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How to Find Information in the Specification

You can use a PDF reader to search all four parts of the specification. Sometimes the bit of information you're looking for isn't where you might think it would be. For instance, even though Part 1 isn't normative and isn't targeted at describing structures, it often has the best descriptions of the functionality of certain data structures and their fields.

If you have access to a TPM library header file, you may be able to use the header to find a complete description of how the structure is used. The easiest way to do this is as follows:

1. Find the data structure of interest in the C header file that describes the TPM 2.0 data structures.

2. A well-written instantiation of this header file lists the table number for the structure in comments above the data structure or type. Find this table number in Part 2 of the spec; the descriptive text above the table provides the additional information needed to understand the structure. This is one of the most useful tricks to know.

Strategies for Ramping Up on TPM 2.0

Engineers come in many flavors, so there are many approaches to cracking a specification like TPM 2.0. As authors, we have different personalities and have used different strategies to approach this spec. In this section we describes how we ramped up on TPM 2.0 and what worked best for us. You may pick and choose from one or all three of our approaches or develop your own. We hope our journeys will facilitate yours.

Will

I am the newbie of the bunch. I started working on TPM 2.0 in May 2012. I had worked previously with TPM 1.2 but only with the functionality I needed to know for enabling Intel Trusted Execution Technology (Intel TXT). This means I had never learned about sessions and how they worked in TPM 1.2, and I didn't know much about keys and key management.

As an engineer with product schedules to meet, my goal was to “Get 'er done.” I first tried to read through the spec but quickly bogged down in the massive quantities of unfamiliar terms and what was, to me, confusing lingo. So, I started figuring out which TPM 2.0 functions I needed and how to implement them. This led me to Part 3 of the specification as a starting point. As I tried running my coded functions against the simulator, I quickly ran into errors that I couldn't explain, and this caused me to singlestep through the simulator. This was when I first understood the difference between the canonical byte stream data that the TPM understands and the C structures used to specify the inputs to TPM 2.0 commands. Painstakingly, I debugged all the functionality needed for a TPM 2.0–enabled TXT prototype in order to meet my scheduled deliverable. In parallel, I began to develop the TSS 2.0 system API code. This required a greater depth of TPM 2.0 knowledge, which came as I simultaneously coded, read the specification, and debugged through the simulator. To be honest, there were still parts of the spec that resisted my attempts at comprehension—my only remedy was telephone consultations with the TPM Working Group chairman, who was extremely helpful in answering my questions about HMAC and policy sessions. As understanding dawned during my consultations with him, we developed some graphical representations of the different types of sessions and how they relate to each other, some of which appear in this book; and thus my idea for this book was born.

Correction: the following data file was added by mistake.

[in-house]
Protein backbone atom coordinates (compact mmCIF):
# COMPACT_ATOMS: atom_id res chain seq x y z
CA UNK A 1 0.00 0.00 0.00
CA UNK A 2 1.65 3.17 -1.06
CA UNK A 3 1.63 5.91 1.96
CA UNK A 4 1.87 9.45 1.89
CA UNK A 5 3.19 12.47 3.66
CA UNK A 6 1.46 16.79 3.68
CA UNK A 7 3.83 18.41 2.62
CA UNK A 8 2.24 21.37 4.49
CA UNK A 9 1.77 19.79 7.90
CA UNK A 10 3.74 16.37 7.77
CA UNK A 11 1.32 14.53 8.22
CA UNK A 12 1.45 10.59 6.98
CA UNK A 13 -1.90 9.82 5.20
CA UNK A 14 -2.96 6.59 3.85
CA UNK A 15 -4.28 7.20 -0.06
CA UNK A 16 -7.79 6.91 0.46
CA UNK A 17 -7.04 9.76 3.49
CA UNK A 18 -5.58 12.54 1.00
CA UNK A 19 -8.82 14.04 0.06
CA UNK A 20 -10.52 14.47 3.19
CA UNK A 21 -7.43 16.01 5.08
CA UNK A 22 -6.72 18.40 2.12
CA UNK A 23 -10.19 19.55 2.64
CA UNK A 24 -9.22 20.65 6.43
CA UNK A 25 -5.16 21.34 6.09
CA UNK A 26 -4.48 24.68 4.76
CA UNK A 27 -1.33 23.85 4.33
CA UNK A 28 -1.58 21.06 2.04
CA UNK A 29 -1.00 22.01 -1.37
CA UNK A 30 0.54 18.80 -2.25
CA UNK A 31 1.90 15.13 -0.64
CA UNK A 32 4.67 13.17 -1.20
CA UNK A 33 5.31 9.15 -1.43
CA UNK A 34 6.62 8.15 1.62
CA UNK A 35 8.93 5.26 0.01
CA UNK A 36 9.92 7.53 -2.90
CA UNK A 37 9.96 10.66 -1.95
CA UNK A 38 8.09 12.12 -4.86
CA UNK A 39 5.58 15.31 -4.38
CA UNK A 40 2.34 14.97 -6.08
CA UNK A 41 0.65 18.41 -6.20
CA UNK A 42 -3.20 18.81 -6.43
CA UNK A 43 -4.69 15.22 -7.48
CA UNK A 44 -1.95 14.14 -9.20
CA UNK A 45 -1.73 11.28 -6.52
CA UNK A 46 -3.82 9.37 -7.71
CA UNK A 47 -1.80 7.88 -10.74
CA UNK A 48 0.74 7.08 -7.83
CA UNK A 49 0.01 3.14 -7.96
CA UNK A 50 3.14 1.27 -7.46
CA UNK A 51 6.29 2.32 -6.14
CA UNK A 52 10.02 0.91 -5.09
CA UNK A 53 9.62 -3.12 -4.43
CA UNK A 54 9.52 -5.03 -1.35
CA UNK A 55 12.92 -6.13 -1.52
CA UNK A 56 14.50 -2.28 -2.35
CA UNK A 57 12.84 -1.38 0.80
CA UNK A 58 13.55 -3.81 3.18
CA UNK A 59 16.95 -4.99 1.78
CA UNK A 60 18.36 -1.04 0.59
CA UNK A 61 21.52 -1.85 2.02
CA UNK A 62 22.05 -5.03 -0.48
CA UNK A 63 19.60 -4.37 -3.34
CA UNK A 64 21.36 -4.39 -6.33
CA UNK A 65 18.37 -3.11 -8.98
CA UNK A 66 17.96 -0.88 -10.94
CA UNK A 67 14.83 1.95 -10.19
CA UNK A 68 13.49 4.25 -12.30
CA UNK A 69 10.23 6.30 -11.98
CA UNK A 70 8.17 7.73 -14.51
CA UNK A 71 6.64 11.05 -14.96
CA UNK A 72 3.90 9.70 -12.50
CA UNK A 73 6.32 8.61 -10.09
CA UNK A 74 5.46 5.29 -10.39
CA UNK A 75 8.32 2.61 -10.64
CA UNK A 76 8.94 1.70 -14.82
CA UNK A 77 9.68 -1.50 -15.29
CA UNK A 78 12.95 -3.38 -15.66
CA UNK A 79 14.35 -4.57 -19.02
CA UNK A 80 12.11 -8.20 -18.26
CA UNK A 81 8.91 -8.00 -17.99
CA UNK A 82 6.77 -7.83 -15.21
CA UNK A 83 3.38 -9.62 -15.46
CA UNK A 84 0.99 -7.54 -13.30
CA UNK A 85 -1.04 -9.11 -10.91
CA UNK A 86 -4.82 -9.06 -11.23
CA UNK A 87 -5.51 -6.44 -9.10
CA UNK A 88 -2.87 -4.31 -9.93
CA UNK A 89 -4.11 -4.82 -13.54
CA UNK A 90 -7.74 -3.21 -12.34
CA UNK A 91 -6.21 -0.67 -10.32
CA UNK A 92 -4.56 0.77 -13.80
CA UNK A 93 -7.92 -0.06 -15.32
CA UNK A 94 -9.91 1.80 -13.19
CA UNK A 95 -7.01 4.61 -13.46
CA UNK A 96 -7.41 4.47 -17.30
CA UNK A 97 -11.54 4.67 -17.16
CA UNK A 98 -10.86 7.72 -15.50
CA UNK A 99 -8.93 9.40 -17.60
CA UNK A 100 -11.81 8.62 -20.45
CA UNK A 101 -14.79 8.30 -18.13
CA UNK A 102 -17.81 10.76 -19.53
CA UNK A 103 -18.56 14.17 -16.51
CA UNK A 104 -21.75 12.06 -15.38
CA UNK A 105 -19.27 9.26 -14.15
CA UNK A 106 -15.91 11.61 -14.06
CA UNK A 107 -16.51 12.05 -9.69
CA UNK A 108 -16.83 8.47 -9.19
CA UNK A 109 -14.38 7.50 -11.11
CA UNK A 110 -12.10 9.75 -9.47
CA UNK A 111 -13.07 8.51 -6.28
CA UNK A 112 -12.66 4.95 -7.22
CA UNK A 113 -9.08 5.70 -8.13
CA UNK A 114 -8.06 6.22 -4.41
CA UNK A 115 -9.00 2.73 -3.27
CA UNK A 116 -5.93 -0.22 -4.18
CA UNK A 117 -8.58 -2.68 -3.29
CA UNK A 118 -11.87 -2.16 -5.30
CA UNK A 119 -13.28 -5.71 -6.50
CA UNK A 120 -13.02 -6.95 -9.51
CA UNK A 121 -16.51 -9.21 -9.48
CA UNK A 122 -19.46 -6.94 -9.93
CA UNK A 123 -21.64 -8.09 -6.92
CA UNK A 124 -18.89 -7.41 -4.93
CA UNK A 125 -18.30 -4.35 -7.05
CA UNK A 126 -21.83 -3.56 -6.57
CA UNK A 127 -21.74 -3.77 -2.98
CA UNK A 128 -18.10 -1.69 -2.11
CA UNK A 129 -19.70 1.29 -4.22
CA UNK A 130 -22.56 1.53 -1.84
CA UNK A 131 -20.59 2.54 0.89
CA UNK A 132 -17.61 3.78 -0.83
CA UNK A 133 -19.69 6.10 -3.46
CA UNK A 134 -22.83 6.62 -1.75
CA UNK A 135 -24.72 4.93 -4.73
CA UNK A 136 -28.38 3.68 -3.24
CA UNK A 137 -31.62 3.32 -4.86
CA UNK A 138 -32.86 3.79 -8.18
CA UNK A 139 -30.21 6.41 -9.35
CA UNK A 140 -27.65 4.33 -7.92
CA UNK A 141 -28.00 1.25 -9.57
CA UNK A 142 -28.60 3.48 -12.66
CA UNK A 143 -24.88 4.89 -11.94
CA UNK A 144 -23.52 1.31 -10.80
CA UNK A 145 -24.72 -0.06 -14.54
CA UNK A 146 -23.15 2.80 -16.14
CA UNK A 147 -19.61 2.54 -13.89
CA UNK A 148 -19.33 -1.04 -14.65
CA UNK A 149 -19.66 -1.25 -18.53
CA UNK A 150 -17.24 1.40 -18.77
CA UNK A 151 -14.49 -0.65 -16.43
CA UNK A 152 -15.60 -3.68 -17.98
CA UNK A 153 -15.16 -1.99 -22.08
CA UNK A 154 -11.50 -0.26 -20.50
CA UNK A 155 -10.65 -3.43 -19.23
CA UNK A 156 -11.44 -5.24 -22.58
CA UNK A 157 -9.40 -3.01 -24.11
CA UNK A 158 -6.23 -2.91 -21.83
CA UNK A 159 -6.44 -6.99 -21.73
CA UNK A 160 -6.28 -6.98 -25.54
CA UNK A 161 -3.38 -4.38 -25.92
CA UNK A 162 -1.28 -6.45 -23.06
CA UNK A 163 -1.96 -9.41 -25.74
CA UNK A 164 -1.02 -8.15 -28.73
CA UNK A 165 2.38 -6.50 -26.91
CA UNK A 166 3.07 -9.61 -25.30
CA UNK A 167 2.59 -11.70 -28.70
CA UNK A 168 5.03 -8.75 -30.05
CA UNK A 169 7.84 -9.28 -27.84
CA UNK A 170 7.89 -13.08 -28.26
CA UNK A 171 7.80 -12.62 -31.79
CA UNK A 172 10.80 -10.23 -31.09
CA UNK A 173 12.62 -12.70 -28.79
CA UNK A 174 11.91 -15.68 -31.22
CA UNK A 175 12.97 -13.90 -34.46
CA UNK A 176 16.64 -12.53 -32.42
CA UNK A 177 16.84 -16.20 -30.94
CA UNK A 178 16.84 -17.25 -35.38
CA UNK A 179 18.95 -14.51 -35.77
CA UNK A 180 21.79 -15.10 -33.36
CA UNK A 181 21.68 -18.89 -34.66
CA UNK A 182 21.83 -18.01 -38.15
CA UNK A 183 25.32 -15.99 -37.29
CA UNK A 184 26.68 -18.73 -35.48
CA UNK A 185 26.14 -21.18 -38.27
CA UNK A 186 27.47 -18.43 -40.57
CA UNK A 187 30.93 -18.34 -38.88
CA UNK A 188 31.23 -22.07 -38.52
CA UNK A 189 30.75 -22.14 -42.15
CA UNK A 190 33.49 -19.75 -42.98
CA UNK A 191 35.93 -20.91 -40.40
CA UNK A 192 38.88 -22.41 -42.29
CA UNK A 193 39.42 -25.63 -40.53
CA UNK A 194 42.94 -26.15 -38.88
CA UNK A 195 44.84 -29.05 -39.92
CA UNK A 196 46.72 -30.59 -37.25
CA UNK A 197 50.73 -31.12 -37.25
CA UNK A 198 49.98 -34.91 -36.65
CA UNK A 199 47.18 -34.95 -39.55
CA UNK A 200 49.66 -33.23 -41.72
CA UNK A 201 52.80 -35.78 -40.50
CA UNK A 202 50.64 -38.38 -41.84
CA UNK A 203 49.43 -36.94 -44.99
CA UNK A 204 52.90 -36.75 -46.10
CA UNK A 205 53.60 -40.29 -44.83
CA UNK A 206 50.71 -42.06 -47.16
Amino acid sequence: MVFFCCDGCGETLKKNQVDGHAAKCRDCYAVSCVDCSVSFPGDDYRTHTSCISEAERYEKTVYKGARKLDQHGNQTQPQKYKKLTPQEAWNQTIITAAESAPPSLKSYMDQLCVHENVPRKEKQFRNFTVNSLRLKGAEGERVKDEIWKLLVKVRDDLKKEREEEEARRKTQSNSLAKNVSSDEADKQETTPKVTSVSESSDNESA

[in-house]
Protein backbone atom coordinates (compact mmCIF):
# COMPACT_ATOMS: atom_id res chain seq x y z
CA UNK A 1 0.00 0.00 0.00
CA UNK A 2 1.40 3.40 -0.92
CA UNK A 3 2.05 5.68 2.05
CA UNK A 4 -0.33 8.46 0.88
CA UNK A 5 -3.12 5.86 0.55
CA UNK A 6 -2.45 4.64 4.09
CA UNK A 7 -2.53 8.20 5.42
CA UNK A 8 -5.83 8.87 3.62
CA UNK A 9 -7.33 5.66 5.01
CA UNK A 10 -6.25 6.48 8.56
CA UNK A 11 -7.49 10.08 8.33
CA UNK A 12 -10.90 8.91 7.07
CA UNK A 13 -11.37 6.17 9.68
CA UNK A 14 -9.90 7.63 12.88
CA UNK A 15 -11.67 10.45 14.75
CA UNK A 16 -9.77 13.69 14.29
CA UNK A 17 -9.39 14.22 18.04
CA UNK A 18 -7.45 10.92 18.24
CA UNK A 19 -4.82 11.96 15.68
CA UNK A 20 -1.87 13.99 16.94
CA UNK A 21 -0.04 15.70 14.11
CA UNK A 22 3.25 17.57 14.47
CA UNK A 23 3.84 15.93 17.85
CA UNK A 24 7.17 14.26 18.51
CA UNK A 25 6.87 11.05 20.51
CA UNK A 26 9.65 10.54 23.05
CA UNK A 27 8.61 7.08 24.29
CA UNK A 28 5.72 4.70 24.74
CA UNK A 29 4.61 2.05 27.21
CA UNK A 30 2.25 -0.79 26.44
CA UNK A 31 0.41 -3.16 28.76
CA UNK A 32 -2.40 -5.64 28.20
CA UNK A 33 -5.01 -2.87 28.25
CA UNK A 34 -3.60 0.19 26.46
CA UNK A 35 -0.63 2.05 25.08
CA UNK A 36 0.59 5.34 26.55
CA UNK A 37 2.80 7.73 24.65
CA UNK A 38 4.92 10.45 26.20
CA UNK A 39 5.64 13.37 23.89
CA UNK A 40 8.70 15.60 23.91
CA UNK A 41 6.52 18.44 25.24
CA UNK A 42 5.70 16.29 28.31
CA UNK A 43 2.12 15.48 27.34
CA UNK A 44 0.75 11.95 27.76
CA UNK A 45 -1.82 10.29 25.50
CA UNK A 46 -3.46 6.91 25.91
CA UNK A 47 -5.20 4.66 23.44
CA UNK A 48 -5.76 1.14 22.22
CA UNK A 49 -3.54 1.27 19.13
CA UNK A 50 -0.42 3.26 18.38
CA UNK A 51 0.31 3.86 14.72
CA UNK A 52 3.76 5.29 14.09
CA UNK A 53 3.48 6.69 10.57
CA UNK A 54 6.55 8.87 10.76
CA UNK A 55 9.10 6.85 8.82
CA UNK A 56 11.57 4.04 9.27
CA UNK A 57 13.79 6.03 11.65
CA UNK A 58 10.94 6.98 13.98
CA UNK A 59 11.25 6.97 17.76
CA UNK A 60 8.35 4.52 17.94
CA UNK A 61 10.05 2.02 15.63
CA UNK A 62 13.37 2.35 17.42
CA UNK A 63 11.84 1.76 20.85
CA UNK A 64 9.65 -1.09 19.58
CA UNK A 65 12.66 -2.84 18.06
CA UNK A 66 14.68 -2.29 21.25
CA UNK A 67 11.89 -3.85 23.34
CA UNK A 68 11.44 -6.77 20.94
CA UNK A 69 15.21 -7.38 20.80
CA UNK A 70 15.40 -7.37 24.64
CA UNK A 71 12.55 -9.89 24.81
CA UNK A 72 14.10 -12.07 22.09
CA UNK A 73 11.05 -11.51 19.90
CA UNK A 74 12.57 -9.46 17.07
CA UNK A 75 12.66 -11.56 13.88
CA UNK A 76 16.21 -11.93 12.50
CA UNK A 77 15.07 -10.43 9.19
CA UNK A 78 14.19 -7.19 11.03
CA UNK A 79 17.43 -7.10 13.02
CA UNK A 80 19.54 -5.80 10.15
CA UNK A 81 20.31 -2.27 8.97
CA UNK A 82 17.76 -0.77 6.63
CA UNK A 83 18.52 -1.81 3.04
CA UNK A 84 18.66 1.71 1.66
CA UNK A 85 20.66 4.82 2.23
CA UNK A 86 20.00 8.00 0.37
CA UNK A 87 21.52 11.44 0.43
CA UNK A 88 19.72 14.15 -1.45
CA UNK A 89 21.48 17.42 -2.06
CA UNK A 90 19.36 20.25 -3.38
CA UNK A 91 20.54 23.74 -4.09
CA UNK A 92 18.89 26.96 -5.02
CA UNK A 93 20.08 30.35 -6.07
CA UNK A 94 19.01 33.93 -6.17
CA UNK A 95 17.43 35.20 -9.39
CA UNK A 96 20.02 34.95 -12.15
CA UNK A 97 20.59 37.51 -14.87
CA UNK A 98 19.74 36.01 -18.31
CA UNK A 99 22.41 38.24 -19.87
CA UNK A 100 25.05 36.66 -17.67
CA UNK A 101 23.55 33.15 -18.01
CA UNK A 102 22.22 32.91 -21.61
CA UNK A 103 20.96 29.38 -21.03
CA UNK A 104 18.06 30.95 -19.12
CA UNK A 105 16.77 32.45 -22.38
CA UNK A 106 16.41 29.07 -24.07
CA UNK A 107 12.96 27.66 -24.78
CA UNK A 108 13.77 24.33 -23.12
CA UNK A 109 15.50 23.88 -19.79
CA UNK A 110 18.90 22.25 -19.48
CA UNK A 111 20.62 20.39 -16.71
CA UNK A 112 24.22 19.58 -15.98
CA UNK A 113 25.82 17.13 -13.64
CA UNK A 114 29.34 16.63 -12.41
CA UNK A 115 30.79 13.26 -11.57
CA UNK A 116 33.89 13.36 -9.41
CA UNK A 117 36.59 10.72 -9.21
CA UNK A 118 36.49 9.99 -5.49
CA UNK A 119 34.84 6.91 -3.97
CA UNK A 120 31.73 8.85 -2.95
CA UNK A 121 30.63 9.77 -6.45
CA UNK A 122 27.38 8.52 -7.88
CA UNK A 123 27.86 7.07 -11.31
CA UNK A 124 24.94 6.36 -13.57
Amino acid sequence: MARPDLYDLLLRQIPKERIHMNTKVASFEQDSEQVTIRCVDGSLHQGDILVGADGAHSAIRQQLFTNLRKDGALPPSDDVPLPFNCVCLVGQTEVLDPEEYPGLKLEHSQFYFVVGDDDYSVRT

After completing much of the TSS system API development work, I had enough knowledge to go back and do a deep dive through the specification; this was largely motivated by the need to prepare training slides for an upcoming TPM 2.0 training session I was slated to present at Intel. For three months, I read the spec from cover to cover, and for the most part, it made sense. This wouldn't have happened if I had tried a deep dive from the very beginning. Here's another tip, which may sound strange: I've found it very effective to read the specification from my Kindle while exercising at the gym. I think the physical exercise keeps me alert; if I did this at my desk, I would be battling to stay awake. And 30 to 45 minutes per day seems to be the right amount of time to make progress, stay alert, and avoid completely overloading my brain.

To summarize my strategy:

• Initially read some of Parts 1, 2, and 3 but struggled to comprehend them. In spite of the difficulties, this initial read helped me get an overview of what's different from TPM 1.2.

• Focused on a bare-bones TPM 2.0 development deliverable by beginning with the Part 3 descriptions of TPM 2.0 functions.

• Developed the TSS system API while reading the spec, developing code, debugging through the simulator, and consulting with an expert more or less in parallel.

• Did a deep dive through the spec by reading 30–45 minutes per day.

Some final pieces of advice: start somewhere, and don't sweat all the details at first. Get a high-level understanding, and then keep digging progressively deeper. And don't be afraid to ask for help when you get stuck. I'm still learning myself.

 
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